Easing of financial penalty for breaching the pre-tax super contribution limit

Currently, if you breach the pre-tax super contribution limit (see above) for the first time by up to $10,000 you can get a refund of your excess contribution. But from 1 July 2013 there will be no limit on the amount you can be refunded for any breaches.


Will you be affected?

If you inadvertently pay more into your super than the limits allow, you’ll be able to get your money back, even if it’s more than $10,000. (The refund will be taxed at your marginal tax rate and an interest charge will apply).


More favourable tax treatment for deferred lifetime annuities

A deferred lifetime annuity is effectively a form of insurance to cover the costs of living a long time. You can buy a deferred lifetime annuity when you retire for a lump sum (say $20,000) but only start receiving income from it after an extended period – say when you reach age 85.

From 1 July 2014, the Government will encourage the take-up of deferred lifetime annuities by giving them the same earnings tax exemption that other superannuation pensions and ordinary annuities receive. 


Will you be affected?

Deferred lifetime annuities are now more attractive as an option for ensuring your retirement savings last as long as you do.


More ‘lost super’ money to be held by the Tax Office

The Government had previously announced that super funds must transfer small lost and inactive super accounts to the ATO. This included accounts with balances of less than $2,000 where the account holder was uncontactable and hadn’t made contributions in the last 12 months, as well as those who originally joined through employer plans and hadn’t made super contributions for at least five years.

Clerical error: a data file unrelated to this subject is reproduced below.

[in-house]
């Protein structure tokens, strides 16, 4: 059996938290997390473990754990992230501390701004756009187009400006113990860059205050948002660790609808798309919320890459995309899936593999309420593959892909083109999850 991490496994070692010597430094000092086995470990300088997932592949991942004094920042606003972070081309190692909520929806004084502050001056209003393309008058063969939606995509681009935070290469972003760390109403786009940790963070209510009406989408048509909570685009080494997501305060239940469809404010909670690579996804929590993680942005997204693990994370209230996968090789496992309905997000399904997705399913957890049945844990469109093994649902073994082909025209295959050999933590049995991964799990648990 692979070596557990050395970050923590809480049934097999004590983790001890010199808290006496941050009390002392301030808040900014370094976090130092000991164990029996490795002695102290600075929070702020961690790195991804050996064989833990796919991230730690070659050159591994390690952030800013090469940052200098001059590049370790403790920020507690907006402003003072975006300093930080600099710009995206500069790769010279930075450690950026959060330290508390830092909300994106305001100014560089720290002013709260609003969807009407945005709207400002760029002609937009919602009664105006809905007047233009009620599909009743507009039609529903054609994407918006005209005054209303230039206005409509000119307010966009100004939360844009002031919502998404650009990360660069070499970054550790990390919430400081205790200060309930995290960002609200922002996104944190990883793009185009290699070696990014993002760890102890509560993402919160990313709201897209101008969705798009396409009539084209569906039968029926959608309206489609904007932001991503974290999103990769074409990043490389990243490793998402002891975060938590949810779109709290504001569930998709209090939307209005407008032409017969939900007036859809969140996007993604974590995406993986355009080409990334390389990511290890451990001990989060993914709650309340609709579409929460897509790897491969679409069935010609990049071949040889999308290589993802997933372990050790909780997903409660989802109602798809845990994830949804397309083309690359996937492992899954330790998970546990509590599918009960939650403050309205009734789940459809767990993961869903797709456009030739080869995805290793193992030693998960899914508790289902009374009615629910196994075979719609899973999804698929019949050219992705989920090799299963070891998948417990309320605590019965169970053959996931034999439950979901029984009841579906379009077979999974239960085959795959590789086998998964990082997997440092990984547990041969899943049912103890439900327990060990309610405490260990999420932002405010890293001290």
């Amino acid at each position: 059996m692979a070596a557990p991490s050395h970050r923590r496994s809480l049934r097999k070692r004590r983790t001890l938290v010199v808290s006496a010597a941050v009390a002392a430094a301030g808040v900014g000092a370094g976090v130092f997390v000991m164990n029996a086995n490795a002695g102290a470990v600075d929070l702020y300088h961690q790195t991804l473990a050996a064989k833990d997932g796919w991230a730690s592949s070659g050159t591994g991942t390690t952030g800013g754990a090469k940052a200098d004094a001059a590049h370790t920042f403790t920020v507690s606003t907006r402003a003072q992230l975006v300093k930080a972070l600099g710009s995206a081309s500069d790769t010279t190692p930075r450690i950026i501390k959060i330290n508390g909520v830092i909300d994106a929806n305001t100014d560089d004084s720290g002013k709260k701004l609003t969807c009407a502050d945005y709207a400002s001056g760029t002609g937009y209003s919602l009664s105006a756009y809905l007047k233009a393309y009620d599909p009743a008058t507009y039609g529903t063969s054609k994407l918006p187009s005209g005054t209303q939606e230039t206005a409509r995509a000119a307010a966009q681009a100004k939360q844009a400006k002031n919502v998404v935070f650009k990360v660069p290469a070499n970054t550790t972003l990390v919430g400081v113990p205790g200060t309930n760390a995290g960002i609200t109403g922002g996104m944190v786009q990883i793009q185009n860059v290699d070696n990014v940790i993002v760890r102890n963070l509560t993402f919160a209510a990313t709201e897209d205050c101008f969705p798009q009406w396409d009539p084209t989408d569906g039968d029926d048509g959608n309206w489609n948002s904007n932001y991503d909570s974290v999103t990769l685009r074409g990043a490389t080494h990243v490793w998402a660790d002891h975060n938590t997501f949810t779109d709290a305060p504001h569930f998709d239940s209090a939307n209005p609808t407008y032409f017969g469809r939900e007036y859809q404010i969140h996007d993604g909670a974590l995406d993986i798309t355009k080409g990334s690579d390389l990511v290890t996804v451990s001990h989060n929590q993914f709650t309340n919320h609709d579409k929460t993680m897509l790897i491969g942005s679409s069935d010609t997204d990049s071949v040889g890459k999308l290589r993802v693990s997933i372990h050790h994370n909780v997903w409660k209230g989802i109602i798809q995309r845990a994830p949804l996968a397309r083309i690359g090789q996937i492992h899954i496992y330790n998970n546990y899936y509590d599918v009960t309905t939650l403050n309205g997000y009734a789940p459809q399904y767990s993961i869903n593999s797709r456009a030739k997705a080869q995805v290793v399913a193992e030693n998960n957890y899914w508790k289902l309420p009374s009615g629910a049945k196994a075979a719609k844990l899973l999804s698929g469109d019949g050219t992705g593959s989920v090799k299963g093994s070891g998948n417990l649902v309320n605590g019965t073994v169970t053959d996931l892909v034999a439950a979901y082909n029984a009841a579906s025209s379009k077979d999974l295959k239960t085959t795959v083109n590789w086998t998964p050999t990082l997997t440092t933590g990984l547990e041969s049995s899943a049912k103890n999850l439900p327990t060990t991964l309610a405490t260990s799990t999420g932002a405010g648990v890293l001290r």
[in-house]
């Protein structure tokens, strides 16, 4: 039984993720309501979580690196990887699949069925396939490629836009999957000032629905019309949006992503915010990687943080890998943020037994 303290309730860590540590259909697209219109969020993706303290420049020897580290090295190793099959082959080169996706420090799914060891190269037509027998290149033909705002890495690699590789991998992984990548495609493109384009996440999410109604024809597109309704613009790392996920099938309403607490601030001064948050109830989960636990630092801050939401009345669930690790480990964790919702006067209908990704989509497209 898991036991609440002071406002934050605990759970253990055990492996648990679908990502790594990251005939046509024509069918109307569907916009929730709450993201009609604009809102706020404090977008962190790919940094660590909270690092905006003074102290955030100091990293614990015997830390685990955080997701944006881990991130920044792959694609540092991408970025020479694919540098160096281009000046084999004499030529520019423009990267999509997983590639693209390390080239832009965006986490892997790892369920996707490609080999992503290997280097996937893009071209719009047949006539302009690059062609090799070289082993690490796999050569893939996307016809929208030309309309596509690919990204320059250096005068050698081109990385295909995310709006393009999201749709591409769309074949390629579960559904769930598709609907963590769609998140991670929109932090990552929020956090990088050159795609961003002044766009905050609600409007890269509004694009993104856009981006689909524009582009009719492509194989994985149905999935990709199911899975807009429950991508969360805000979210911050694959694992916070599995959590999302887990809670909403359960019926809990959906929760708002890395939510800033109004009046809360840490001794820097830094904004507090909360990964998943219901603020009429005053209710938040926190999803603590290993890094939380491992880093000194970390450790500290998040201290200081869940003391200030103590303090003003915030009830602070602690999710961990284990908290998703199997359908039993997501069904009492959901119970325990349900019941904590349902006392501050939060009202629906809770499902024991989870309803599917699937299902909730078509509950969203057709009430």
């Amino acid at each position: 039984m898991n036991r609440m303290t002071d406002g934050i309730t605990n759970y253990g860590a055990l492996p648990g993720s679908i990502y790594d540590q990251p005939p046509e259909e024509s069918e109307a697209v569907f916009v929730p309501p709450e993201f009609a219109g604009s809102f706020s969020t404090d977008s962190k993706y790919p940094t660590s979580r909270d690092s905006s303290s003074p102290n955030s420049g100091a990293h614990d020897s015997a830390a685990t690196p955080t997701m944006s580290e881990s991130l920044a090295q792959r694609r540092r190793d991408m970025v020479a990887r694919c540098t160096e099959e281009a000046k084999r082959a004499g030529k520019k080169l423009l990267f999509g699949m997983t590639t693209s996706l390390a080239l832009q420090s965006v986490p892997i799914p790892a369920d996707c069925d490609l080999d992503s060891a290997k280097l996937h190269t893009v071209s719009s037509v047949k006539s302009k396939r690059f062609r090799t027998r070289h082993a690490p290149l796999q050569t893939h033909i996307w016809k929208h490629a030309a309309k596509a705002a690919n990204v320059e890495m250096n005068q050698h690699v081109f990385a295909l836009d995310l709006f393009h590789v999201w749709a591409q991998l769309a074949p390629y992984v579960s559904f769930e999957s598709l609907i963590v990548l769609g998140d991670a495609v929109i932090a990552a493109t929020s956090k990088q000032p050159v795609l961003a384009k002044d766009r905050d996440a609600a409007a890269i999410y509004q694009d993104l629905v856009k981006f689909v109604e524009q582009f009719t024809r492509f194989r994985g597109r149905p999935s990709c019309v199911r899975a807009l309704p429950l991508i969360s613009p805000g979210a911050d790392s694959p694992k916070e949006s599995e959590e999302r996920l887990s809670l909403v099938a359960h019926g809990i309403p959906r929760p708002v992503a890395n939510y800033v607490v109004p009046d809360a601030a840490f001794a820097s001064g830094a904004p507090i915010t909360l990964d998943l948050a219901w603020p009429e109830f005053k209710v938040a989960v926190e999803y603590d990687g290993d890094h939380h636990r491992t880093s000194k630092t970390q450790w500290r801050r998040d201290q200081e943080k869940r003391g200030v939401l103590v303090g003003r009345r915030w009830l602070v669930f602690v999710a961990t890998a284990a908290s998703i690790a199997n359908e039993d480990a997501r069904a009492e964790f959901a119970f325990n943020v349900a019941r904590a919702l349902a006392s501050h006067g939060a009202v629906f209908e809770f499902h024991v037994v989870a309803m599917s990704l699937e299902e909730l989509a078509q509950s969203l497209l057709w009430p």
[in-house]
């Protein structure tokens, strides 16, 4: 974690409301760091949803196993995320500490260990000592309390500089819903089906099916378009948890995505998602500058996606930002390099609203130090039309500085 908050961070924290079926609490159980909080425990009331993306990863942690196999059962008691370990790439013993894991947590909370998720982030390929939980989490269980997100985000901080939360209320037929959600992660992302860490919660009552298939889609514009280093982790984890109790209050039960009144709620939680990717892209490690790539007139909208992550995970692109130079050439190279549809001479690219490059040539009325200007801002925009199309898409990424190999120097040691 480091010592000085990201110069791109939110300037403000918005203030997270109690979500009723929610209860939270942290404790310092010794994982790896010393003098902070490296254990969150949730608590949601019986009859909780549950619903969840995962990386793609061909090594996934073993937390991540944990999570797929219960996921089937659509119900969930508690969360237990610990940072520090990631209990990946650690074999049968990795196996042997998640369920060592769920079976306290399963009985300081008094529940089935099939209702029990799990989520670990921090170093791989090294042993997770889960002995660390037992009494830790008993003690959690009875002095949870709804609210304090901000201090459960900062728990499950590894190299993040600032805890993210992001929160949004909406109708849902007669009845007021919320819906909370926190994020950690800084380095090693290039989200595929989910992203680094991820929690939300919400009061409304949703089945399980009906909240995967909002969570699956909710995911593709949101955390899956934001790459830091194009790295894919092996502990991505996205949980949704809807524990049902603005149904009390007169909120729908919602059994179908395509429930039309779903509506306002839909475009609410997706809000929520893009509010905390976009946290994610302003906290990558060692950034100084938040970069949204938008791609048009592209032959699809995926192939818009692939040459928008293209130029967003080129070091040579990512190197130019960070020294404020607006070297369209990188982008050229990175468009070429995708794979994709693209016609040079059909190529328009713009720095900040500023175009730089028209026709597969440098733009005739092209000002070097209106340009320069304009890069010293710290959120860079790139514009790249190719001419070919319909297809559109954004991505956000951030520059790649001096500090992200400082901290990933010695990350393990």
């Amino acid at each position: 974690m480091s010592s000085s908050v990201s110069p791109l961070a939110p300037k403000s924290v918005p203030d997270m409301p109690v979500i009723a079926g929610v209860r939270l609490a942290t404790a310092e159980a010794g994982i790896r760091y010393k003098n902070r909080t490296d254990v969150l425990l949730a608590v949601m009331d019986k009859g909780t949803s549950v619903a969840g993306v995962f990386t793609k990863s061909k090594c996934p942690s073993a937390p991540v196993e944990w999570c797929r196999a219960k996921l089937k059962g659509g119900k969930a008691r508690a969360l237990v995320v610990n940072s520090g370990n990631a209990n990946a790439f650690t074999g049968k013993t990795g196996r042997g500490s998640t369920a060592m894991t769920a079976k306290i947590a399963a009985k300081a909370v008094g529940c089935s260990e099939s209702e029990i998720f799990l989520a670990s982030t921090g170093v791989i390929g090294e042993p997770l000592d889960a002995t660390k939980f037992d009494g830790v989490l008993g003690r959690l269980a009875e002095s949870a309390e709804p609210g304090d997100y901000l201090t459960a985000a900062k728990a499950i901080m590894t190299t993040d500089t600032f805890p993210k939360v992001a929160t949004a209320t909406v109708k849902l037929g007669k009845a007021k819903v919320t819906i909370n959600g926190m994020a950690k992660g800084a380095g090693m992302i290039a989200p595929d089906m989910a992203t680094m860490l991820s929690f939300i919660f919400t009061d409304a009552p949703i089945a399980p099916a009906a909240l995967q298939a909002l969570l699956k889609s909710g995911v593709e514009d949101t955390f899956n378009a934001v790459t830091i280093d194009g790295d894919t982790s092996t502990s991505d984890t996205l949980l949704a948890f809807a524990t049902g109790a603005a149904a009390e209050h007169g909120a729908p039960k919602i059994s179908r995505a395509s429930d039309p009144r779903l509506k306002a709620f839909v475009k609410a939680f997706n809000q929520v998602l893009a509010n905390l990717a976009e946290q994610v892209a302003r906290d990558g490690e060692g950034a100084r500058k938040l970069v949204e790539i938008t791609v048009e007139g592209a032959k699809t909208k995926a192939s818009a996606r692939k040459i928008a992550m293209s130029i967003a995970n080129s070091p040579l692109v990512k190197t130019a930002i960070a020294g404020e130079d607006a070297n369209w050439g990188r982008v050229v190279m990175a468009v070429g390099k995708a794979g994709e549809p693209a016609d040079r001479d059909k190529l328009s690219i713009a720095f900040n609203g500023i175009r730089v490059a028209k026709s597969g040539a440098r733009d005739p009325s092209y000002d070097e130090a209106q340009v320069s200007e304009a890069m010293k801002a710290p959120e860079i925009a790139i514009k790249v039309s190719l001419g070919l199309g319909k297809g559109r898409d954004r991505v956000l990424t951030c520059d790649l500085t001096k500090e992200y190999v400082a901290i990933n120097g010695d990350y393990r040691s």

The Government has now announced that the account balance threshold will rise from the current $2,000 to $2,500 from 31 December 2015 and to $3,000 from 31 December 2016.


Will you be affected?

If you’ve got any lost super you’ve forgotten about, it’s now more likely that it will end up in the hands of the ATO. As long as you know your tax file number, you can use the ATO’s SuperSeeker at www.ato.gov.au to find your lost super. You can then transfer it to your preferred super account.


What next?

The above changes need to be legislated before they take effect.

To find out what the new rules could mean for you, have a chat with your financial adviser. 


Important information

This information is current as at 15 May 2013 and may be subject to change. It has been prepared without taking into account a person’s objectives, financial situation or needs. For that reason, before acting on this information, a person should consider its appropriateness having regard to their own objectives, financial situation and needs. Where the information relates to the acquisition, or possible acquisition, of a particular product, a person should read and consider the relevant Product Disclosure Statement (PDS) in deciding whether to acquire, or continue to hold, the products.

The products referred to are issued by Suncorp Portfolio Services Limited ABN 61 063 427 958 AFSL 237905 RSE licence number L0002059. Various products and services are provided by different entities of the Suncorp Group. The different entities of the Suncorp Group are not responsible for, or liable in respect of products or services provided by other entities of the Suncorp Group.

Tags: Retirement Super